Unseen Armenia: Kamaris – Akori (Part I)

Kamaris is a village in Kotayk marz (province) with a population of about 2,000, according to figures from 2001. There are reportedly bronze-age tombs in the vicinity. Atop the hill, past the old and new cemeteries are scant remains of an old Persian settlement.

Adjacent to the old cemetery is the small Surb Astvatsatsin church, rebuilt in 1258, but on a much older foundation, with extensive inscriptions in “coded” classical Armenian. This form of script often has multiple letters inscribed upon each other making decipherment difficult for non-specialists. According to an inscription on the church, its construction or renovation was financed by a wealthy woman from the village. Villagers indicated that during Tamerlane’s invasion of the regionշ he apparently viewed Surb Astvatsatsin with favor, and thus decided not to destroy it.

Destroyed 18th century house in Kamaris (Photo: Hovsep Daghdigian)
Destroyed 18th century house in Kamaris (Photo: Hovsep Daghdigian)

Nearby is a small crudely built chapel, recently constructed, but built on the foundation of a holy site probably from the 12-14th centuries. Within the chapel are remnants of much older stonework.

Nearby is the remnant of what once was a beautiful 18th century home built in classic Armenian architectural style by a wealthy family. The most recent owner of the house, the granddaughter of the original owners, did not want to live there. An Armenian film producer, who produced an award-winning film in that house, offered to buy the house and preserve it as a museum, while providing a home for the granddaughter in Yerevan. The granddaughter refused, abandoning the house, which was then sold off piece by piece as construction material. Neighboring villagers lamented the loss of such a beautiful structure containing lovely balconies and a tonradoon.


Karenis Soorb Hakob church bell tower destruction (Photo: Hovsep Daghdigian)

The main church in the village, Surb Hakob, was the primary focus of our visit. This large church was built in 1840. A small inscription above the top right side of the entrance memorializes the destruction of the village of Akori, an Armenian village high up on the slopes of Mt. Ararat, during a devastating earthquake in 1840.  This was the same year the church was built. Below this inscription another disaster is cited. About eight years later, locusts ruined Kamaris’ crops. Over the church’s altar is a large mural whose style was heavily influenced by Czarist Russian religious art. The church was renovated around 1980 (during the Soviet era), but needs renovation again. Following independence, renovation of the church began but now remains negligently undone. The wall opposite the altar is bowed out; it is buckling with large cracks in the masonry near the windows. The interior floor was partially torn up and never repaired. Protecting the structure from water and ice damage remains completely and negligently ignored. This structure urgently needs first aid. The villagers we spoke to were very concerned about the church’s survival.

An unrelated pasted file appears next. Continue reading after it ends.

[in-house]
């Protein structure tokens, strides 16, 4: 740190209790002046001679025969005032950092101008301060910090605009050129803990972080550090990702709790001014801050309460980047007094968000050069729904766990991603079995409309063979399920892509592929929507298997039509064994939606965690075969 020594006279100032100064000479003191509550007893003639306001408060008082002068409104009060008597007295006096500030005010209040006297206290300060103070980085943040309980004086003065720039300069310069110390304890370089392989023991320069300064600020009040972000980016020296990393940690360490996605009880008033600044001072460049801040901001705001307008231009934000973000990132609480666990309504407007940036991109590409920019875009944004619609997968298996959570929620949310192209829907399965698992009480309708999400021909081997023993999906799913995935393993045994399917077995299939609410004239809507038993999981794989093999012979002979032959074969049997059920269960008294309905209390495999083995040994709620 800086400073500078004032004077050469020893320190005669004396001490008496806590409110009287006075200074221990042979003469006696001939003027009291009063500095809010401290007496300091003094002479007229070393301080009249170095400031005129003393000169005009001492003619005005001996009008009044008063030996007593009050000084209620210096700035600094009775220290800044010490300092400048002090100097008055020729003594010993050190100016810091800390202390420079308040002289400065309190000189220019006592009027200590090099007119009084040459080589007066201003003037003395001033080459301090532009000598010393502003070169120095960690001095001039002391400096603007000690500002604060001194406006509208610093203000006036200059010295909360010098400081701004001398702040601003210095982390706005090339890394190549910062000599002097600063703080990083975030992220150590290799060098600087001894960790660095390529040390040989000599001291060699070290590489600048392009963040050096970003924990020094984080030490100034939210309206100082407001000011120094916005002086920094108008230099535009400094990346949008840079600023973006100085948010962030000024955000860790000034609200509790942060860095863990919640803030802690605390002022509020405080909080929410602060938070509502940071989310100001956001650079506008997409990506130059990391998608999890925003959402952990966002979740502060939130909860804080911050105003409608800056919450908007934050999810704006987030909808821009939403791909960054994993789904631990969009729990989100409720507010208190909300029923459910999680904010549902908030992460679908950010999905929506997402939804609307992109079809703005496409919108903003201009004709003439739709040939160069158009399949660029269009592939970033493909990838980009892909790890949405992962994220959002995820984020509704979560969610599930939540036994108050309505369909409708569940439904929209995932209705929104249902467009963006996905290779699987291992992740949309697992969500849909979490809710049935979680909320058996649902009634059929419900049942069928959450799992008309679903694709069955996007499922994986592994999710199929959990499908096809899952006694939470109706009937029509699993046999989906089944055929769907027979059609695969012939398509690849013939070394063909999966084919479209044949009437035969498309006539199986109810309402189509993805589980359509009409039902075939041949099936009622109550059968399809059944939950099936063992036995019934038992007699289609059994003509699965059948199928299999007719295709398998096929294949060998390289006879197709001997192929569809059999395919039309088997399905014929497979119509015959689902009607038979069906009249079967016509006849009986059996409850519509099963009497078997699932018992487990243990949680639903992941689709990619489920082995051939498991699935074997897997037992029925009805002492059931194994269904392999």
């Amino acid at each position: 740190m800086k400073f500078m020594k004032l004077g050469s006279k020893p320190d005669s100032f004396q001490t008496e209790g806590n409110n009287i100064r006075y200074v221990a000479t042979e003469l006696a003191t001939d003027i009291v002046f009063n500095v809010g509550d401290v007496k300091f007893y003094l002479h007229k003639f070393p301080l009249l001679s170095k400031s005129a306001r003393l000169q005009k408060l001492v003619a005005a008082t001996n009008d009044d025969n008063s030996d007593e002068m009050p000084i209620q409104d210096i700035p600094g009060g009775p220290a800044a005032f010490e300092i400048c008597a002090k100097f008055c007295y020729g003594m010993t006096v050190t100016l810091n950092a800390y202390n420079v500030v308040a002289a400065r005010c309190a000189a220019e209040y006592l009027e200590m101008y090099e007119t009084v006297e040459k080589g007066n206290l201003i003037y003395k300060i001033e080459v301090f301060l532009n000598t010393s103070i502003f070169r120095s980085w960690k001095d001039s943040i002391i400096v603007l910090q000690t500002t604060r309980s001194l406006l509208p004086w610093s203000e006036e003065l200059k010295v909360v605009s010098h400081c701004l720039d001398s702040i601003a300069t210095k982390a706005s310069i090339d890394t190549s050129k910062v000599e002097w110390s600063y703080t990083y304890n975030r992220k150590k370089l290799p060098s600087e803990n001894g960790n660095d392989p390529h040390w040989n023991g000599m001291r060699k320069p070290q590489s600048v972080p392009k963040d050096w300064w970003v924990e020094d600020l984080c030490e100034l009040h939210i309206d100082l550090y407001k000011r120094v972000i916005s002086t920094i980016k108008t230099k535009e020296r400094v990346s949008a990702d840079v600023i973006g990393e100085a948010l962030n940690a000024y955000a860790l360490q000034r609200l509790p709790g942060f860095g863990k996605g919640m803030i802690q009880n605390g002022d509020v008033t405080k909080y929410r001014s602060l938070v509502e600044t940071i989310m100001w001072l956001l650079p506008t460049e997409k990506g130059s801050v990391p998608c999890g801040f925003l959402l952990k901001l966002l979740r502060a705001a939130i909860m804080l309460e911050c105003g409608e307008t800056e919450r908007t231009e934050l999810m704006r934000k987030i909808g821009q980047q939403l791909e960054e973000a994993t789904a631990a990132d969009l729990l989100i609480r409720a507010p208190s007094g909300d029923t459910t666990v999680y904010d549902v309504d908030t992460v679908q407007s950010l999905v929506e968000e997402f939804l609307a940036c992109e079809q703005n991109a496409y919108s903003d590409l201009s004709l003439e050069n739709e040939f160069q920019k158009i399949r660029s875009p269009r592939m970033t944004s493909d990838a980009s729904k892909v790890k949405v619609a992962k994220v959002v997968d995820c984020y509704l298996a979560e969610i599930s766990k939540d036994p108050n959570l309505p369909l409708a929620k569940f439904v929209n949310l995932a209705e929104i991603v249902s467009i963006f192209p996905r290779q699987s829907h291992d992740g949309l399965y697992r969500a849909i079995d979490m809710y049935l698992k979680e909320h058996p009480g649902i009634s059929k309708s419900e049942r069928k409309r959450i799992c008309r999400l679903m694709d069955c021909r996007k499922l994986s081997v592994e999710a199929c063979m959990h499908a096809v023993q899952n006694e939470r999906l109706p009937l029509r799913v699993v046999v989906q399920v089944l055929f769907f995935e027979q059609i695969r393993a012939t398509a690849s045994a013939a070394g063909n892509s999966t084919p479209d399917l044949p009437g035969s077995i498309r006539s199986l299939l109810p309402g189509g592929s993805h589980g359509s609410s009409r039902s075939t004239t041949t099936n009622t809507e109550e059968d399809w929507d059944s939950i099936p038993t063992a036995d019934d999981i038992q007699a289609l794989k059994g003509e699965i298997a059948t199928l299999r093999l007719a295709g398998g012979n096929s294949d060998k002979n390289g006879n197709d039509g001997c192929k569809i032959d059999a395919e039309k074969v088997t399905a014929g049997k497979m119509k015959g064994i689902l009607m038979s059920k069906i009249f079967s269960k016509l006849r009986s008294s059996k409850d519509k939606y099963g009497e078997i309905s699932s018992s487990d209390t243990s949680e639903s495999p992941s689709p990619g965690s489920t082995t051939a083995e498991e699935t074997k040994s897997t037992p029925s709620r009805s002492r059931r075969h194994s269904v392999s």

Why was the Destruction of Akori Memorialized Here?

On foothills of Mt. Ararat, looking towards chasm and Akori village (buried under landslide), Yenidogan Kurdish village to right (Photo: Hovsep Daghdigian)

My friend Vova and I were curious about the connection between Akori and Kamaris, as we knew of no other memorial to the Akori disaster in Armenia, or in fact anywhere else.

Akori was an Armenian village on the northeast slope of Mount Ararat, at 1.7 km (a little over a mile) altitude. The village was situated at the bottom of the vertical chasm or cleft which can be seen from Armenian sites such as Khor Virap on clear, haze-free days. On June 20, 1840[v] a strong earthquake, estimated to be magnitude seven on the Richter scale, created a huge landslide which buried the village.

Tradition has it that when Noah descended from the Arc’s resting place on Mount Ararat, he planted grape vines at a site on the mountain’s slope. It is speculated that the name Akori is derived from the term argh (he planted) and urri (the vine) to signify the site of Noah’s planting. These may be terms from classical Armenian or perhaps a dialect.



Akori cemetery, looking towards chasm on Ararat (Photo: Hovsep Daghdigian)

A monastery was established near Akori by Surb Hakob, who became Bishop of Nisibis[vi]. To allay beliefs that the story of the arc was mere legend, sometime around 300 AD Surb Hakob made a number of attempts to ascend Mount Ararat and retrieve a piece of wood from the arc. During each ascent, Surb Hakob laid down to rest and would wake up below his resting place. Finally, he had a vision or dream in which he was told that access to the arc is forbidden, but that he would be given a piece of wood from the arc. Nearby he found the piece of wood. In 341 he founded a monastery at the site, a few kilometers from Akori. The monastery became the monastery of Surb Hakob of Nisibis (or Saint James). There may have also been a church within the village of Akori. It is said that the monastery is at the site where Noah built an altar after the arc came to rest.



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